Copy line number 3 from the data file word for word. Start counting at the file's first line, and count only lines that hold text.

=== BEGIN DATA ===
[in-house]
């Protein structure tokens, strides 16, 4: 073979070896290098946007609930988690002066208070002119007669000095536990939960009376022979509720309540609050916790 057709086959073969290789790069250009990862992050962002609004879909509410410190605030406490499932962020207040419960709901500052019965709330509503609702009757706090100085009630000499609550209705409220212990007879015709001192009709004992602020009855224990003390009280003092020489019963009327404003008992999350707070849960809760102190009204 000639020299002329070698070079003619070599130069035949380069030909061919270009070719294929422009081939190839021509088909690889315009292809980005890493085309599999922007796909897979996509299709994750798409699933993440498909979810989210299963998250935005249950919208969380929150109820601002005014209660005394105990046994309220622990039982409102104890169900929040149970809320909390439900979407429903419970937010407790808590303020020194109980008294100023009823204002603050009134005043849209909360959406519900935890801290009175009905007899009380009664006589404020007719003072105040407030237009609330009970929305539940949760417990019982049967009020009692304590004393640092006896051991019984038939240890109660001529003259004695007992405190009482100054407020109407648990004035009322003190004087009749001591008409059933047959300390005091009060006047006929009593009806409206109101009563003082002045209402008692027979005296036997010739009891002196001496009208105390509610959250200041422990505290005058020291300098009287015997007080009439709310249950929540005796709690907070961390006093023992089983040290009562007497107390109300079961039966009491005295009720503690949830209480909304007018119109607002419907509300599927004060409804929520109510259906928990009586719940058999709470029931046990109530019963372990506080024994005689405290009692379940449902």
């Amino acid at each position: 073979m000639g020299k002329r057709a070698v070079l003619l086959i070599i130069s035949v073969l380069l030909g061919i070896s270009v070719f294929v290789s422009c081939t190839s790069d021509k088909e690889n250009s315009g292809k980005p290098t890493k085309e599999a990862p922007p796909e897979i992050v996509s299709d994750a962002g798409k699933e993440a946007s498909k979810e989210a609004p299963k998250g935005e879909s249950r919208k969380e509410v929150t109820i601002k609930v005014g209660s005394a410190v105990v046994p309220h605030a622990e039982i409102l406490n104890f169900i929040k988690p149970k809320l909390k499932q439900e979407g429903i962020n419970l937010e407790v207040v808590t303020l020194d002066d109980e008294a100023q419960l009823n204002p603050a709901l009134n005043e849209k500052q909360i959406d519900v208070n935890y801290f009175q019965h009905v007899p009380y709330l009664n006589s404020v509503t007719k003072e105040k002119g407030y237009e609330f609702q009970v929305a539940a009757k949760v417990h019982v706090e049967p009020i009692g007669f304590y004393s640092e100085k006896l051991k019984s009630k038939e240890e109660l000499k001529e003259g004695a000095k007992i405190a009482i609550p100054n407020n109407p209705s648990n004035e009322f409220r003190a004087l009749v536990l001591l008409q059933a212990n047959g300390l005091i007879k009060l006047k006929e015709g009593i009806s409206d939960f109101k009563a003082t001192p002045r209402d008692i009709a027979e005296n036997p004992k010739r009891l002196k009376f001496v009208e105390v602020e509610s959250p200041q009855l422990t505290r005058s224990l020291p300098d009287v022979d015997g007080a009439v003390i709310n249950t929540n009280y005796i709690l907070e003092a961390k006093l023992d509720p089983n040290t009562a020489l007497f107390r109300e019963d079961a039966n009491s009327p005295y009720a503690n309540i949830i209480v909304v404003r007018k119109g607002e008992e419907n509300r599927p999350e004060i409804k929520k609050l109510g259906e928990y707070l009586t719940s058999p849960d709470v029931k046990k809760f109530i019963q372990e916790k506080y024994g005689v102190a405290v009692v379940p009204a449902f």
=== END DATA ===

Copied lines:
């Amino acid at each position: 073979m000639g020299k002329r057709a070698v070079l003619l086959i070599i130069s035949v073969l380069l030909g061919i070896s270009v070719f294929v290789s422009c081939t190839s790069d021509k088909e690889n250009s315009g292809k980005p290098t890493k085309e599999a990862p922007p796909e897979i992050v996509s299709d994750a962002g798409k699933e993440a946007s498909k979810e989210a609004p299963k998250g935005e879909s249950r919208k969380e509410v929150t109820i601002k609930v005014g209660s005394a410190v105990v046994p309220h605030a622990e039982i409102l406490n104890f169900i929040k988690p149970k809320l909390k499932q439900e979407g429903i962020n419970l937010e407790v207040v808590t303020l020194d002066d109980e008294a100023q419960l009823n204002p603050a709901l009134n005043e849209k500052q909360i959406d519900v208070n935890y801290f009175q019965h009905v007899p009380y709330l009664n006589s404020v509503t007719k003072e105040k002119g407030y237009e609330f609702q009970v929305a539940a009757k949760v417990h019982v706090e049967p009020i009692g007669f304590y004393s640092e100085k006896l051991k019984s009630k038939e240890e109660l000499k001529e003259g004695a000095k007992i405190a009482i609550p100054n407020n109407p209705s648990n004035e009322f409220r003190a004087l009749v536990l001591l008409q059933a212990n047959g300390l005091i007879k009060l006047k006929e015709g009593i009806s409206d939960f109101k009563a003082t001192p002045r209402d008692i009709a027979e005296n036997p004992k010739r009891l002196k009376f001496v009208e105390v602020e509610s959250p200041q009855l422990t505290r005058s224990l020291p300098d009287v022979d015997g007080a009439v003390i709310n249950t929540n009280y005796i709690l907070e003092a961390k006093l023992d509720p089983n040290t009562a020489l007497f107390r109300e019963d079961a039966n009491s009327p005295y009720a503690n309540i949830i209480v909304v404003r007018k119109g607002e008992e419907n509300r599927p999350e004060i409804k929520k609050l109510g259906e928990y707070l009586t719940s058999p849960d709470v029931k046990k809760f109530i019963q372990e916790k506080y024994g005689v102190a405290v009692v379940p009204a449902f």